FEATURE: Is Australian hockey management doing its best for our national players?

Tristan White

In a recent Hockey Australia press release Tristan White Kookaburras defender had withdrawn from the National Senior Men’s Squad indefinitely and effective immediately.

Illawarra’s Kookaburra Tristan White withdrawn from the Australian senior men’s hockey squad has meant he will miss this year’s World Cup (arguably the most prestigious event on the hockey calendar) in India in November. The 28-year-old, who hails from Wollongong who has been based there for the past two years, made the decision to step away due to being unable to fully commit to the Kookaburras programme ahead of the 2018 World Cup in November and December.

White made this decision last week in the wake of the arrival of his baby girl and his family and financial duties. “It was a very tough decision but ultimately I’m happy that I’ve made the right one. I want to enjoy the time with baby Lexi and Lauren and cannot commit to the rigours required for the Australian team” said White.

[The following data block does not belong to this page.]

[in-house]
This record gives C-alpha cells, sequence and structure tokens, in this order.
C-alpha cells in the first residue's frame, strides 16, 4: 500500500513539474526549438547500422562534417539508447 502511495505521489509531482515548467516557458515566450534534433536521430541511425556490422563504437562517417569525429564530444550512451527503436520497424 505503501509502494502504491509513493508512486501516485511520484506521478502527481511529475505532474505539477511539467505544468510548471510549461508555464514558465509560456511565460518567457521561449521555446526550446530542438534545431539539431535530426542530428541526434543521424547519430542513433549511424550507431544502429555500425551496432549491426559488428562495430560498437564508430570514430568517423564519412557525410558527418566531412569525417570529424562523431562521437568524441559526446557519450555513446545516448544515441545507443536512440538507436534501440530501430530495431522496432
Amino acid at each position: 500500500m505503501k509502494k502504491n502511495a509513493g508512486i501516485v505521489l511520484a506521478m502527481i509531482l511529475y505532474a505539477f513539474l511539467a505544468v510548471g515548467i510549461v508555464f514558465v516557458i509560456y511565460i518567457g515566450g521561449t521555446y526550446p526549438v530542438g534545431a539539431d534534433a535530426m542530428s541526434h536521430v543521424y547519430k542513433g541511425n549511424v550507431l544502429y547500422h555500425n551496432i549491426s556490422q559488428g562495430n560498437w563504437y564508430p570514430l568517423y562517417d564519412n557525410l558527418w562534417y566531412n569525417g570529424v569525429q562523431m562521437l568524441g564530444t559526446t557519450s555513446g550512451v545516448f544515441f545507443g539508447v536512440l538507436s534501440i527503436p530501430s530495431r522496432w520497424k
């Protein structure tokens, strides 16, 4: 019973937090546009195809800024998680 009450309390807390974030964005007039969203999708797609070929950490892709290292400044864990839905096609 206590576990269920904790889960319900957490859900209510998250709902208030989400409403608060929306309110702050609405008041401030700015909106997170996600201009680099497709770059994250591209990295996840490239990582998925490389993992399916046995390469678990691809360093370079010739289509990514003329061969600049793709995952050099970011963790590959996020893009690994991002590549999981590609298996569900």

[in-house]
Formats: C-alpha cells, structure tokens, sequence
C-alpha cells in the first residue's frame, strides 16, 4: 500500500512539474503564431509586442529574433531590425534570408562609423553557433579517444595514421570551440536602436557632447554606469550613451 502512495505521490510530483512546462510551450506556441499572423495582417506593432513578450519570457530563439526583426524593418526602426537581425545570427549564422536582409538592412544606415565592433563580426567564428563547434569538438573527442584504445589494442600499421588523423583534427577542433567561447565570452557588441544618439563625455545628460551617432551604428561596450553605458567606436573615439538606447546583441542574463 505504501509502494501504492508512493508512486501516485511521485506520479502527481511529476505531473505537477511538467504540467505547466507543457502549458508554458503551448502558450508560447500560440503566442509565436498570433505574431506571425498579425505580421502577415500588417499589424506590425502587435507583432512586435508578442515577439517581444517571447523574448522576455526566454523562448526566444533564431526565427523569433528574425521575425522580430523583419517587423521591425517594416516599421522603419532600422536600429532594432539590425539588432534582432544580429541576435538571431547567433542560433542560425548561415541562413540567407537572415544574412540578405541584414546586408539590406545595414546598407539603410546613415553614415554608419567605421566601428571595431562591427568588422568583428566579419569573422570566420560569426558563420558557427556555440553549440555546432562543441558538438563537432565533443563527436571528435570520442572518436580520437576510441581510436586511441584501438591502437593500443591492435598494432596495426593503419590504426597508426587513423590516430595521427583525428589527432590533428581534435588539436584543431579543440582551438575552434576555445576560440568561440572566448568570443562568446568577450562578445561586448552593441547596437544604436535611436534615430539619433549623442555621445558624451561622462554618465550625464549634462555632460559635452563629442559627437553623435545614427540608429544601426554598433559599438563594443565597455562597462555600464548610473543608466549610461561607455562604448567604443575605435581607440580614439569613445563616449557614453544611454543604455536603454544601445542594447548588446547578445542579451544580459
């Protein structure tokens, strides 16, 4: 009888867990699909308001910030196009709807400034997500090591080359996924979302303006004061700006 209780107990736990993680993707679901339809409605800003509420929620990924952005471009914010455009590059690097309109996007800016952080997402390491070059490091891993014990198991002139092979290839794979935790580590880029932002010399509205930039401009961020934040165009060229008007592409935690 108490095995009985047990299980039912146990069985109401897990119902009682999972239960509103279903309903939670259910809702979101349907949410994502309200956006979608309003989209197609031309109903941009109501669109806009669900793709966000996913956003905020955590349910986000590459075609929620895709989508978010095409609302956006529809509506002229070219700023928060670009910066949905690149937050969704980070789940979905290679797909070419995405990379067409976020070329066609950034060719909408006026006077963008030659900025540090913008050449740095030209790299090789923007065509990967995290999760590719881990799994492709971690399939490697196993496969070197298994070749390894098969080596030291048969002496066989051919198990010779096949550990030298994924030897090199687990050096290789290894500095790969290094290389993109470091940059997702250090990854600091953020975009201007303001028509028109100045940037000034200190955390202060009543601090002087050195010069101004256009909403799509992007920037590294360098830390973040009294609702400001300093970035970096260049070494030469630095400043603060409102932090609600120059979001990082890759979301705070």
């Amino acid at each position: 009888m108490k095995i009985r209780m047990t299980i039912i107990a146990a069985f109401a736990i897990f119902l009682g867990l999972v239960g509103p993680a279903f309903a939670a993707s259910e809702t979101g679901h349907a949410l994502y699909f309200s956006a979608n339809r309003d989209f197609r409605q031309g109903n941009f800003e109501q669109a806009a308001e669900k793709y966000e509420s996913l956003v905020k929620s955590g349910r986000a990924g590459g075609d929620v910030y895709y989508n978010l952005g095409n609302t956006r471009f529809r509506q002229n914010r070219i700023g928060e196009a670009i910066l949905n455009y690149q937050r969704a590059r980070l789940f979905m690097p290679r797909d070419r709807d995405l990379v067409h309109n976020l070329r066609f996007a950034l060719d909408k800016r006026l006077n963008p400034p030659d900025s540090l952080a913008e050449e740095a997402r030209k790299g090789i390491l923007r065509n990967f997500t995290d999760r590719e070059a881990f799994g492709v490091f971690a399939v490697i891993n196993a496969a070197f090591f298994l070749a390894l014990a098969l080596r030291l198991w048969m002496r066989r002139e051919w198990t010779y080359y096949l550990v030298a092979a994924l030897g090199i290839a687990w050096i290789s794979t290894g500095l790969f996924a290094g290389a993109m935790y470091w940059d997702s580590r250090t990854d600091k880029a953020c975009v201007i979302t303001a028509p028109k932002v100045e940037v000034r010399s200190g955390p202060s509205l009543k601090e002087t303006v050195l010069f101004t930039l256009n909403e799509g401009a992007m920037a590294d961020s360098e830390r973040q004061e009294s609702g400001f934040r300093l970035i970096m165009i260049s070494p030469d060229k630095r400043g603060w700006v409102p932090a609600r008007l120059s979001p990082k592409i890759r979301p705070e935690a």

This decision may seem straight forward but what is brought to light is the rigours required for the Australian team’. Representing your country is a dream come true. Winning a World Cup or Olympic Gold Medal is unimaginable. Tristen was so close to going to his first World Cup which is in November 2018 but chose to pull out. Although his decision according to Kookaburras coach Colin Batch was fully understood this writer cannot help but suggest are we putting too much stress on the rigouress requirements of Australian hockey players in terms of being part of the AIS in Perth in which they are away from families or camps in which these hockey players can no longer live with the poor income they get for the sacrifices they make. Consequently when they chose to be married, have children, live away from family for long lengths of time, commit to a home mortgage, seek to go forward in a job while representing their country (because there is life after hockey and hockey does not pay the bills) the pressure upon them compounds until they are in a decisional position of walking away from the national team prematurely. Or because of their desire to meet both their personal commitments and still train hard under different circumstances than those chosen as ‘plan A’ by hockey management are then shunned from further team selection.